Use Recurring Transactions in QuickBooks Online

Save time and ensure that repeating transactions are processed as scheduled.

You know how much time QuickBooks Online already saves you. Customer, vendor, and item records need never be entered again once they’re created for the first time. Pre-built forms use your record data to complete transactions quickly and accurately. Customizable report templates provide real-time overviews of your financial status in every area.

There’s another way QuickBooks Online can reduce the time you spend on accounting chores: recurring transactions. If you have invoices, bills, and other transactions that occur on a regular basis, you can save all or part of their data to use again. You can even choose to have them dispatched automatically.

Here’s how it works. You need to create a template, a type of model, for each recurring transaction. To do this, simply create the transaction you want to repeat. Say it’s an invoice for a service you provide monthly to a company or individual. You’d fill in all the required fields, then click Make recurring in the horizontal toolbar at the bottom of the screen. This window will open:

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When you click Make recurring at the bottom of a transaction, this window of options will display.

Select the Customer first by clicking the arrows to the right of the blank field. QuickBooks Online will fill in contact information and automatically display name that as the Template name. You can leave it there, or you can try to think of a phrase that describes the transaction, so you’ll remember it. Next, you need to decide how QuickBooks Online will handle the transaction. There are three options:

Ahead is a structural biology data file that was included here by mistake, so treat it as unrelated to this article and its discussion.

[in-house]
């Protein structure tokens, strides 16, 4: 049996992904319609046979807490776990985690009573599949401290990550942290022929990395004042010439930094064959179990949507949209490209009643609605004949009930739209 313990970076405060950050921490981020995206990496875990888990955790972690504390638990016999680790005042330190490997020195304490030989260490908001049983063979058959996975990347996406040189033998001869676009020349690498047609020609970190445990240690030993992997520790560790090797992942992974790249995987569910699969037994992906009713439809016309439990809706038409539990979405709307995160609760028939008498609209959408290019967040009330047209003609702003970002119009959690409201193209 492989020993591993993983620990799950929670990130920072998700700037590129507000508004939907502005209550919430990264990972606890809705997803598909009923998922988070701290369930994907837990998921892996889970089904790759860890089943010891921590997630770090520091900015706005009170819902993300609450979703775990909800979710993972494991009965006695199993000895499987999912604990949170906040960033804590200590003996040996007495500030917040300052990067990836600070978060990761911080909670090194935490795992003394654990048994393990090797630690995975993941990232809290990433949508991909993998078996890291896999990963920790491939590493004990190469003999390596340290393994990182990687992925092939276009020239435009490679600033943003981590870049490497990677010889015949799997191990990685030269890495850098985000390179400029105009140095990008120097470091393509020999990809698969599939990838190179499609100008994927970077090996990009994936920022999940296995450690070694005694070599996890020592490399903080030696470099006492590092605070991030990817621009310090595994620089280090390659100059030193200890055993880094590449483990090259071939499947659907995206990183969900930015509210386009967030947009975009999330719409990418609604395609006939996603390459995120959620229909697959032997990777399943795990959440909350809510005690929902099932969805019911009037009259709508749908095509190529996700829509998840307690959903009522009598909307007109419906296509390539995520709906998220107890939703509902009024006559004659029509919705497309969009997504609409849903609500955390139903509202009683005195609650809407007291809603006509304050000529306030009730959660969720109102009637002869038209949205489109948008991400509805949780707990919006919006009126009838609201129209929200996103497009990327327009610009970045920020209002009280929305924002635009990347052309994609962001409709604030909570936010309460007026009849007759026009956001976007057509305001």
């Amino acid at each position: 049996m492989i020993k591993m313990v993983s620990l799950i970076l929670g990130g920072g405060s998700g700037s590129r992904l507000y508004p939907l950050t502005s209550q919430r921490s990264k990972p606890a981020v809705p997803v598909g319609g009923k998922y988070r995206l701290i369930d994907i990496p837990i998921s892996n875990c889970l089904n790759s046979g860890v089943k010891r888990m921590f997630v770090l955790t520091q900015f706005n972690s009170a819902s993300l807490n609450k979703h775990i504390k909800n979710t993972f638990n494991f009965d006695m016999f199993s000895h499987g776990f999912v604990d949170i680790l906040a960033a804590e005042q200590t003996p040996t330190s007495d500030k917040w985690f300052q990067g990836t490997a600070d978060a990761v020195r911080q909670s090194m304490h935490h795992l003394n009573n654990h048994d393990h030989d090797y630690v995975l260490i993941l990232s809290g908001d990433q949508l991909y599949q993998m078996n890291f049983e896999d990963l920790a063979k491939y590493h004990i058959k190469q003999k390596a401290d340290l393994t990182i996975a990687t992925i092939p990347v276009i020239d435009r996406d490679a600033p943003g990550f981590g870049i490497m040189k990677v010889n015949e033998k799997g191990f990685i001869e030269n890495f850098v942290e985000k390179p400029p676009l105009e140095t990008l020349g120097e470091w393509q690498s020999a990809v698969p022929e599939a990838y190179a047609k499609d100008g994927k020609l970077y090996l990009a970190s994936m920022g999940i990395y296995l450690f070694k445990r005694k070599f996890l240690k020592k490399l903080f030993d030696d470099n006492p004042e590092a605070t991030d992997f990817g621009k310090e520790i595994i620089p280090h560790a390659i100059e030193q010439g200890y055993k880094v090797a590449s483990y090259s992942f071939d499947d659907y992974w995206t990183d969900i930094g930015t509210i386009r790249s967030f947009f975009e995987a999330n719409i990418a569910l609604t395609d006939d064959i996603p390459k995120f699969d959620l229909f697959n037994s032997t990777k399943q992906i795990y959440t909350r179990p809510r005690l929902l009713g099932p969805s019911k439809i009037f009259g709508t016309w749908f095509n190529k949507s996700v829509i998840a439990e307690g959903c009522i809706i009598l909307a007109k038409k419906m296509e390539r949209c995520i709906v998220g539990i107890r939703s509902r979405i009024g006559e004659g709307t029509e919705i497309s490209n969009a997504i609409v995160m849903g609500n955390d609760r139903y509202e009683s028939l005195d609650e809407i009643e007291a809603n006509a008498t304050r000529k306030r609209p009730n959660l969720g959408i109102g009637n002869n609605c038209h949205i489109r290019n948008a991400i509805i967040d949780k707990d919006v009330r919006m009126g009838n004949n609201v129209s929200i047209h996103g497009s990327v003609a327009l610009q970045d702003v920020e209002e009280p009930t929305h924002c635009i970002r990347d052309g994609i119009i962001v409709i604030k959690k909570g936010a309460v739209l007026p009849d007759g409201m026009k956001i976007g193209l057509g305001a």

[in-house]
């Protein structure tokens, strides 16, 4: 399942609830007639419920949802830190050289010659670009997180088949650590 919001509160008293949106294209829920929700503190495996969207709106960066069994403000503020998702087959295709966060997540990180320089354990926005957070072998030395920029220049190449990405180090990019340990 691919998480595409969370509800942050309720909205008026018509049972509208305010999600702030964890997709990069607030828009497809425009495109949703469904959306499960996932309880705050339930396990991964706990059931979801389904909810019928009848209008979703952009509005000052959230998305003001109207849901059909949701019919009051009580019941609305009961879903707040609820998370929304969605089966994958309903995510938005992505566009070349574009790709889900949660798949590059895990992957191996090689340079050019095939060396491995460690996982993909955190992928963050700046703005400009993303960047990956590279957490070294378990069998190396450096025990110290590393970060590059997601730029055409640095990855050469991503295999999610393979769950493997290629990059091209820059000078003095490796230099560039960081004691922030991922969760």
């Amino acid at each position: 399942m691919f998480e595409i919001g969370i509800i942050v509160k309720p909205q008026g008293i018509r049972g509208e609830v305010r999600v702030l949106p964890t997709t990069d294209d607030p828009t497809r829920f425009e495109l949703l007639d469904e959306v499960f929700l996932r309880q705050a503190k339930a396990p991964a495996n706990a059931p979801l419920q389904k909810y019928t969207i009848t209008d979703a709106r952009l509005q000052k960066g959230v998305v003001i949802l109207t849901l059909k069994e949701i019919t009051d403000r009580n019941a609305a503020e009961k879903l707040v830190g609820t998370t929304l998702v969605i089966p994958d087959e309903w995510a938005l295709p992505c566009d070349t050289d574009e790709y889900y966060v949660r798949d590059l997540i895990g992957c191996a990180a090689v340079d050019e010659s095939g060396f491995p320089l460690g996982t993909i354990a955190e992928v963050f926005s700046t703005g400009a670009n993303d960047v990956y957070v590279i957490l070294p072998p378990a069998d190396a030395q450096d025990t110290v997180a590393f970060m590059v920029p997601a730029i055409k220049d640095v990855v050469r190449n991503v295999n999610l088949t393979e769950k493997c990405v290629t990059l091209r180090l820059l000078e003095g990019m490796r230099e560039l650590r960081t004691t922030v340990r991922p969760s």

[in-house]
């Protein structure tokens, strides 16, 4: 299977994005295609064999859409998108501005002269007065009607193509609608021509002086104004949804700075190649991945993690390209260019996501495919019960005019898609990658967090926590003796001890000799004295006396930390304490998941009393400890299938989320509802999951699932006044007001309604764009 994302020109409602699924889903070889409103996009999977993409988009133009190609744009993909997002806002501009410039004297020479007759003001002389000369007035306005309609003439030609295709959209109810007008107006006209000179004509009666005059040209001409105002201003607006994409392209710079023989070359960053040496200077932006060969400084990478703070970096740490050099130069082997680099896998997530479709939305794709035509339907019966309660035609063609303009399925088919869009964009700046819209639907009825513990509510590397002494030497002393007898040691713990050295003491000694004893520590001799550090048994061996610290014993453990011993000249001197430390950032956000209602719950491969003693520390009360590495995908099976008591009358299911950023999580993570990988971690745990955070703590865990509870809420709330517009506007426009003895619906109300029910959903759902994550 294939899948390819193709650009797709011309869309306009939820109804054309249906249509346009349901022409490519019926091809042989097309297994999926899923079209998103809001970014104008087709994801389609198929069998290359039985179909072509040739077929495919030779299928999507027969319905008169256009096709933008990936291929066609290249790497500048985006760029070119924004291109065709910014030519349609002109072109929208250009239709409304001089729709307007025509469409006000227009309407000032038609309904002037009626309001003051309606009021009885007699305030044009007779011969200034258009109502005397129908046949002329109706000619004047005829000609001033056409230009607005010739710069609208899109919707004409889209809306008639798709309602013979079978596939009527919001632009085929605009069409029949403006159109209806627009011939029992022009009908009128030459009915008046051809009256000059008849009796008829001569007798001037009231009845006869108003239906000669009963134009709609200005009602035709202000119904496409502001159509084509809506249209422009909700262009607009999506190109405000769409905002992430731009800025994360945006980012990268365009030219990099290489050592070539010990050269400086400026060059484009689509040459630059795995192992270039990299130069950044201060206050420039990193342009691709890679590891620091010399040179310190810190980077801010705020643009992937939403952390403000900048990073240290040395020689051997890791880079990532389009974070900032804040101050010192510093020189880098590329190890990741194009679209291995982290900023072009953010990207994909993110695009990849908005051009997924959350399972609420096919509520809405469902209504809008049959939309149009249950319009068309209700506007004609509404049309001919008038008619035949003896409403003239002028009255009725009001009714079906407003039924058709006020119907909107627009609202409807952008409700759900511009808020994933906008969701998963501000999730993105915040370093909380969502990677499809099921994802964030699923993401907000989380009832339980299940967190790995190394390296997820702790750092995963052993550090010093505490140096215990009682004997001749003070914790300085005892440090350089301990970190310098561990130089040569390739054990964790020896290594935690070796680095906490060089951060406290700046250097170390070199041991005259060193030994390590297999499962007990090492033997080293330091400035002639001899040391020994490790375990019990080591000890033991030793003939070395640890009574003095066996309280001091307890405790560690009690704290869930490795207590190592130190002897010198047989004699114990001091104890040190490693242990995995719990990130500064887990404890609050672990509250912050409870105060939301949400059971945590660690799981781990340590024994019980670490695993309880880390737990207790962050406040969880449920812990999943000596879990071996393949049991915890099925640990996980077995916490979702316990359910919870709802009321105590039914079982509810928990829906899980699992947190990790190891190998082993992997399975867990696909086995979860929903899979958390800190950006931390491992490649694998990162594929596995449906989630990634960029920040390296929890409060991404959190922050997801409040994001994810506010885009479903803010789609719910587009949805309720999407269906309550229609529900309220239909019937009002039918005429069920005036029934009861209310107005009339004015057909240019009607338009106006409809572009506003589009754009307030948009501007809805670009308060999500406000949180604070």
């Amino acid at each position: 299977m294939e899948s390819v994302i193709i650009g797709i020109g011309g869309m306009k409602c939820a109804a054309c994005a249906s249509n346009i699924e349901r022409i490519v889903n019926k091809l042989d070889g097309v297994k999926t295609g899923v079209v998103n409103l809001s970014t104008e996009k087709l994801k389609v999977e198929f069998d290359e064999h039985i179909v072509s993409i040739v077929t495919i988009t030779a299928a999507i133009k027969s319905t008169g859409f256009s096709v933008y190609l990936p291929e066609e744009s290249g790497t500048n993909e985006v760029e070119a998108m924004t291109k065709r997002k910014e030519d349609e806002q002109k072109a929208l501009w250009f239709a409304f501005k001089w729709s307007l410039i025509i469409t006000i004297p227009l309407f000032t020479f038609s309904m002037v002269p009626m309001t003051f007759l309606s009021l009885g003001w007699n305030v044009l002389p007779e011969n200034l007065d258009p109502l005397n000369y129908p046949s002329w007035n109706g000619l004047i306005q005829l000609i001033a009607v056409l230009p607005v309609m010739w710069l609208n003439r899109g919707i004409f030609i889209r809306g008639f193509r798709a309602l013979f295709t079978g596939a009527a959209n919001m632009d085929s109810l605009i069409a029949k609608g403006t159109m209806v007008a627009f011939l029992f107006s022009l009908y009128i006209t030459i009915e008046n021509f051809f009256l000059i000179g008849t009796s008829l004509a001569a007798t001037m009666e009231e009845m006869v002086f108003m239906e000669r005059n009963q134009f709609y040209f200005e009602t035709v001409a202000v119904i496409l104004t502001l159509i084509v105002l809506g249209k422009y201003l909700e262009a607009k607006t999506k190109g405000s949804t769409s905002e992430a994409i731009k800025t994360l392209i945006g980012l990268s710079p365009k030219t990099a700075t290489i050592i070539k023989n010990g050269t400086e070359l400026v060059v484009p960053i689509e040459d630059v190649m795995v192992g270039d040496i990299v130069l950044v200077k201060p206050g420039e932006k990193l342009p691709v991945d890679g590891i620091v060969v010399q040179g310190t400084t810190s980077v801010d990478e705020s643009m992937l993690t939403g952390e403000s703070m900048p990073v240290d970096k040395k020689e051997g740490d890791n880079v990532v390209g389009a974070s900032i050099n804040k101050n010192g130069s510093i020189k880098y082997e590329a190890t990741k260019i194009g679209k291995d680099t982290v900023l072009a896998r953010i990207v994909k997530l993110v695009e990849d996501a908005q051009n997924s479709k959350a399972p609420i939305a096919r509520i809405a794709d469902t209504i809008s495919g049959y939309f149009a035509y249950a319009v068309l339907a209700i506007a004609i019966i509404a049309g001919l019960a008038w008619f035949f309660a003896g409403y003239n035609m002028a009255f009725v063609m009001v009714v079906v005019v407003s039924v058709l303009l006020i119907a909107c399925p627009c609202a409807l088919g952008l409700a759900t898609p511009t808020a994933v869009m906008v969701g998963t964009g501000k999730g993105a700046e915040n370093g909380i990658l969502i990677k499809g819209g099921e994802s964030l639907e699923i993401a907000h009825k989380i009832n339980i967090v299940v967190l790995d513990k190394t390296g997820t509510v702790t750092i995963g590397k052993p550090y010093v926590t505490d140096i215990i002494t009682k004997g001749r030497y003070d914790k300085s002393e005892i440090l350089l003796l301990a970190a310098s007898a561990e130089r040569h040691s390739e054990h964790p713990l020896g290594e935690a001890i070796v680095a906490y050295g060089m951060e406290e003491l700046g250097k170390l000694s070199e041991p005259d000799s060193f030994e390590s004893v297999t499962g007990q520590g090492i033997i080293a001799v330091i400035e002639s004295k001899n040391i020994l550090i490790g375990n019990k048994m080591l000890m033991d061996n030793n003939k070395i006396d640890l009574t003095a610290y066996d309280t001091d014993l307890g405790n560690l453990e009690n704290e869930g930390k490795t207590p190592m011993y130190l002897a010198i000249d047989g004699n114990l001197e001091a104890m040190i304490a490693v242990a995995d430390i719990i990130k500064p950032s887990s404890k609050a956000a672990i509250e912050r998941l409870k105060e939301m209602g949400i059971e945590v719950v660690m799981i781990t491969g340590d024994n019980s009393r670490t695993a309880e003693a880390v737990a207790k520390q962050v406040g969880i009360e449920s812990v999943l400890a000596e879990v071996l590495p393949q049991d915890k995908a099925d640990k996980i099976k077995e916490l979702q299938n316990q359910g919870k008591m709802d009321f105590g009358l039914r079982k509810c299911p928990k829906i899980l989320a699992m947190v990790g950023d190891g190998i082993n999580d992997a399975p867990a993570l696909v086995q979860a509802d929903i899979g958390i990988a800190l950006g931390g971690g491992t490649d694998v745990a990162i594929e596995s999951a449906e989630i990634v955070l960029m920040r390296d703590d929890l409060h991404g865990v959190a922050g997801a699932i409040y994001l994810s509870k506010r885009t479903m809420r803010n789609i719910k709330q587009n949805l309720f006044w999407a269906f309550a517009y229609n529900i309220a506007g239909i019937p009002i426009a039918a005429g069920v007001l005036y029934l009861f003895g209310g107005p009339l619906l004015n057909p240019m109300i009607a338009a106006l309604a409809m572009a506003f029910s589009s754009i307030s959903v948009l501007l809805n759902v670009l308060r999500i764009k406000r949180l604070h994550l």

• Scheduled. Be very careful with this one, since QuickBooks Online will automatically create and dispatch it. This only works if the information in the transaction—minus the date—is always exactly the same.
  • Reminder. This is safer. QuickBooks Online will display a reminder in time for you to complete and process the transaction.
  • Unscheduled. QuickBooks Online will do neither of the above, but the template will be available to use as you need it. This is good for infrequent transactions that share some common information.

Next, taking into account variables like delivery methods and due dates, enter a number in the field in front of days in advance. Then skip down to Options and click the box in front of all the statements that apply to that transaction. The bottom line in this window contains the fields that will let you specify the transaction’s Interval. Click the arrows next to each field to open its menu.

In the example above, we’ve indicated that the invoice occurs monthly on the first day of the month, starting on January 1, 2017. You don’t know how long this will recur, so we’ve left End set to None. When you’re satisfied with everything in the window, click Save template in the lower right corner.

To see a list of the repeating transactions you’ve defined, click the gear icon in the upper right corner of the screen and select Recurring Transactions. A table displaying them will open and display columns including Type, Interval, and Previous Date. Look toward the end of one of these lines. To modify the template, click Edit.